Logistics – the seemingly simple process of moving goods from Point A to Point B – has been an American strength and continually improving science. Witness the ability of Amazon to deliver in as little as 2 hours in some markets.
The public has taken this capability for granted.
But now, in the Coronavirus era, we are experiencing rationing of meat, shortages of basic goods (paper products) and necessary ones (masks, drugs). Even for products and ideas not invented here, starting with the industrial revolution and most currently demonstrated by the smartphone, Americans improved and mass marketed better products in smoother supply chains.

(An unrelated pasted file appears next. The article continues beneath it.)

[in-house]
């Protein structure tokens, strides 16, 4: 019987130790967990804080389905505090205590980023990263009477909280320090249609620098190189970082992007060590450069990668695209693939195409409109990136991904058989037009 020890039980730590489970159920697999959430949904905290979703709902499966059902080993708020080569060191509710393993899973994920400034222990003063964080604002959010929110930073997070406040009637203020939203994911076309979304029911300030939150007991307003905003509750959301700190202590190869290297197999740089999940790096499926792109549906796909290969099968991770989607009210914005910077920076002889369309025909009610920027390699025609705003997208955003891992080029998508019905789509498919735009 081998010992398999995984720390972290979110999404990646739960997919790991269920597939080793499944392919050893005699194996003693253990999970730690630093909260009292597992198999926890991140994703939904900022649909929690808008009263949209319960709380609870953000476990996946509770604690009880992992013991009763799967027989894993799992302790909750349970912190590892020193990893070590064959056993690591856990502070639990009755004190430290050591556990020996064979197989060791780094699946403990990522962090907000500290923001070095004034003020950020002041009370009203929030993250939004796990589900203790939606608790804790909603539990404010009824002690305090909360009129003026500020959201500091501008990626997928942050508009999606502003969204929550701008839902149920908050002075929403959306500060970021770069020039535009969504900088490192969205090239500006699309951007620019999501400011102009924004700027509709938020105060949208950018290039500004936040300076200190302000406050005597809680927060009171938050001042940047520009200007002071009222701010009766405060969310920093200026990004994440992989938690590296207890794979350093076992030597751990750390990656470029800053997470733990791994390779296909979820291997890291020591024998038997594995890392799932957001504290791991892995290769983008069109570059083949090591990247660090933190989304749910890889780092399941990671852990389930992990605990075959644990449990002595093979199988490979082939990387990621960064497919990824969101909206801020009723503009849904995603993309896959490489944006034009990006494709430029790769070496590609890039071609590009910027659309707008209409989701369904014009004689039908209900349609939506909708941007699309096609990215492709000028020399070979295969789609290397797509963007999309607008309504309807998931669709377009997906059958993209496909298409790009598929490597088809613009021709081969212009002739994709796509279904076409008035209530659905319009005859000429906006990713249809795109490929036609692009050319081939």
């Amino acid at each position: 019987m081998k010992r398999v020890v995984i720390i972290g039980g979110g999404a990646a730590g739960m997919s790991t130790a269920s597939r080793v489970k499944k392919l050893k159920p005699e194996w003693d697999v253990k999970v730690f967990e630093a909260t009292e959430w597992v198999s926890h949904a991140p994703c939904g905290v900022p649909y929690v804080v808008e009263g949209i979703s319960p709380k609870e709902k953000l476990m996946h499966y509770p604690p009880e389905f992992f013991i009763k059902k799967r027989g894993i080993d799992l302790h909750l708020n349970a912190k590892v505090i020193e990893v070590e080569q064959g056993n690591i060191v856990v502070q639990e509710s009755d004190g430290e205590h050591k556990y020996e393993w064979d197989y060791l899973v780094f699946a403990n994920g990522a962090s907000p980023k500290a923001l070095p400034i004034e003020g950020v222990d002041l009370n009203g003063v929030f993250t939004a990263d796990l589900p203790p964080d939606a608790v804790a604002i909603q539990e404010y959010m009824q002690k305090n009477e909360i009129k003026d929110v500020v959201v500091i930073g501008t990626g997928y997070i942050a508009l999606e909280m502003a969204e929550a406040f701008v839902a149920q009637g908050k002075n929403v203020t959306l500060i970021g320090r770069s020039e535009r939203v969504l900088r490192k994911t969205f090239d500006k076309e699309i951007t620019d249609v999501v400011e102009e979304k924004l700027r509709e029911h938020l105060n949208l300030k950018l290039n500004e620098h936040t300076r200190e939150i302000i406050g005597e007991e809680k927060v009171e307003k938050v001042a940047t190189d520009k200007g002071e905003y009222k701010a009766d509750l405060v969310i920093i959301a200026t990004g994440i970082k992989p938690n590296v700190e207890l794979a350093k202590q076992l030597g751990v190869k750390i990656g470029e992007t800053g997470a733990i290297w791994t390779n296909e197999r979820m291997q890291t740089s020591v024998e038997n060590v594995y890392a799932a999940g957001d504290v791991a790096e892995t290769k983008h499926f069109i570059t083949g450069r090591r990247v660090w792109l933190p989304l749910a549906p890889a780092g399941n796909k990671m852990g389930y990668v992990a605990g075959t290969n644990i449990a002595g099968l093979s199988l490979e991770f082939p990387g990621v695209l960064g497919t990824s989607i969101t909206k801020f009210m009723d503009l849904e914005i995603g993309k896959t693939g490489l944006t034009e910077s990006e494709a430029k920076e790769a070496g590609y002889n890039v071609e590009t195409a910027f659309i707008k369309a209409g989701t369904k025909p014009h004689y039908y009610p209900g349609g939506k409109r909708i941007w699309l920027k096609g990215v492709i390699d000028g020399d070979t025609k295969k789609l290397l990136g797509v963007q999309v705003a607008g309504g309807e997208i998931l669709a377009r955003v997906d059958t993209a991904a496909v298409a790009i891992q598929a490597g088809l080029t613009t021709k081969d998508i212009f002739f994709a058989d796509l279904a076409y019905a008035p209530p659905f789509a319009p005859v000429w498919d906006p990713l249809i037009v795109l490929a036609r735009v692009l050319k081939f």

How else could Walmart serve 200 million customers a year across 11,000 stores?
Even the remarkable performance of Amazon is enabled by Google mapping of the earth.
The much maligned U.S. postal service delivers more letters per employee than any other country in the Group of 20 (per this 2012 Oxford study). The historical success of the public-private partnership that landed a man on the moon 51 summers ago is now struggling to deliver testing kits despite a much publicized appearance of industry leaders with the President in the Rose Garden.
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